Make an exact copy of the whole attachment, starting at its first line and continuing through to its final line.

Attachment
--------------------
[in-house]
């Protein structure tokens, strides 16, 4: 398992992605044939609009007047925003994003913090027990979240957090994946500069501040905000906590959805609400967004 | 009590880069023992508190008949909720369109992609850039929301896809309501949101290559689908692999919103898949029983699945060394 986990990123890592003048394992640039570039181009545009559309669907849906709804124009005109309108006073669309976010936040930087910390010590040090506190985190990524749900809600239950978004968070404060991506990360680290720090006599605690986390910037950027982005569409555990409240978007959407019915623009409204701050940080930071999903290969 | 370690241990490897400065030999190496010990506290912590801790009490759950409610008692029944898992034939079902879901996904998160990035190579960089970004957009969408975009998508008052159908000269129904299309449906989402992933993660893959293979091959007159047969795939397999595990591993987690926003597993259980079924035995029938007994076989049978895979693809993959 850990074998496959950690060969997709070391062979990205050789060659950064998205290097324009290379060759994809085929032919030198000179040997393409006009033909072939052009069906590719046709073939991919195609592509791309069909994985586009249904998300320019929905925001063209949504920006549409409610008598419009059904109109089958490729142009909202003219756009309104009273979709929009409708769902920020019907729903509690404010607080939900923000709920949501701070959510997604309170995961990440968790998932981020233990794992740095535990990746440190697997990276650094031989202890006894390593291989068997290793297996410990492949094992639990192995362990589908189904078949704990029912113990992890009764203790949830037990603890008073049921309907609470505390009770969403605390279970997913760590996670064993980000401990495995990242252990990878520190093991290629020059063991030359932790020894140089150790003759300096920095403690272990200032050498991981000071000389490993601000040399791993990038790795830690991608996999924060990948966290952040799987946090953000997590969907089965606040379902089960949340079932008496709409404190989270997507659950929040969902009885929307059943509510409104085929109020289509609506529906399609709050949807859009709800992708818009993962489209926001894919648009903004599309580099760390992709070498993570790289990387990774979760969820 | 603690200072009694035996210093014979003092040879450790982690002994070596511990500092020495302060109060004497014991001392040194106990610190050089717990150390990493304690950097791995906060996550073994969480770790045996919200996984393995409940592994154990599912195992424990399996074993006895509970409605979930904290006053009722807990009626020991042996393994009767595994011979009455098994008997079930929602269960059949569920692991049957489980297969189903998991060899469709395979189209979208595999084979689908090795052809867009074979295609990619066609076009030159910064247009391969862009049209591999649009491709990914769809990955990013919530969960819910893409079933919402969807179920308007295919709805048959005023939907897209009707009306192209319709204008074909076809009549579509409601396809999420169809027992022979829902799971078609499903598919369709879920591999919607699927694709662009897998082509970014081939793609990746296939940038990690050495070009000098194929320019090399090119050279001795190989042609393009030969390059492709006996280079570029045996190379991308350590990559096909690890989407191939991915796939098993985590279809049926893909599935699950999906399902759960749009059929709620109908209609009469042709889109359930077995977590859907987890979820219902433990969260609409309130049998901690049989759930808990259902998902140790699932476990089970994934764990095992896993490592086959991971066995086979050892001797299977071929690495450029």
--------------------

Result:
[in-house]
């Protein structure tokens, strides 16, 4: 398992992605044939609009007047925003994003913090027990979240957090994946500069501040905000906590959805609400967004 | 009590880069023992508190008949909720369109992609850039929301896809309501949101290559689908692999919103898949029983699945060394 986990990123890592003048394992640039570039181009545009559309669907849906709804124009005109309108006073669309976010936040930087910390010590040090506190985190990524749900809600239950978004968070404060991506990360680290720090006599605690986390910037950027982005569409555990409240978007959407019915623009409204701050940080930071999903290969 | 370690241990490897400065030999190496010990506290912590801790009490759950409610008692029944898992034939079902879901996904998160990035190579960089970004957009969408975009998508008052159908000269129904299309449906989402992933993660893959293979091959007159047969795939397999595990591993987690926003597993259980079924035995029938007994076989049978895979693809993959 850990074998496959950690060969997709070391062979990205050789060659950064998205290097324009290379060759994809085929032919030198000179040997393409006009033909072939052009069906590719046709073939991919195609592509791309069909994985586009249904998300320019929905925001063209949504920006549409409610008598419009059904109109089958490729142009909202003219756009309104009273979709929009409708769902920020019907729903509690404010607080939900923000709920949501701070959510997604309170995961990440968790998932981020233990794992740095535990990746440190697997990276650094031989202890006894390593291989068997290793297996410990492949094992639990192995362990589908189904078949704990029912113990992890009764203790949830037990603890008073049921309907609470505390009770969403605390279970997913760590996670064993980000401990495995990242252990990878520190093991290629020059063991030359932790020894140089150790003759300096920095403690272990200032050498991981000071000389490993601000040399791993990038790795830690991608996999924060990948966290952040799987946090953000997590969907089965606040379902089960949340079932008496709409404190989270997507659950929040969902009885929307059943509510409104085929109020289509609506529906399609709050949807859009709800992708818009993962489209926001894919648009903004599309580099760390992709070498993570790289990387990774979760969820 | 603690200072009694035996210093014979003092040879450790982690002994070596511990500092020495302060109060004497014991001392040194106990610190050089717990150390990493304690950097791995906060996550073994969480770790045996919200996984393995409940592994154990599912195992424990399996074993006895509970409605979930904290006053009722807990009626020991042996393994009767595994011979009455098994008997079930929602269960059949569920692991049957489980297969189903998991060899469709395979189209979208595999084979689908090795052809867009074979295609990619066609076009030159910064247009391969862009049209591999649009491709990914769809990955990013919530969960819910893409079933919402969807179920308007295919709805048959005023939907897209009707009306192209319709204008074909076809009549579509409601396809999420169809027992022979829902799971078609499903598919369709879920591999919607699927694709662009897998082509970014081939793609990746296939940038990690050495070009000098194929320019090399090119050279001795190989042609393009030969390059492709006996280079570029045996190379991308350590990559096909690890989407191939991915796939098993985590279809049926893909599935699950999906399902759960749009059929709620109908209609009469042709889109359930077995977590859907987890979820219902433990969260609409309130049998901690049989759930808990259902998902140790699932476990089970994934764990095992896993490592086959991971066995086979050892001797299977071929690495450029």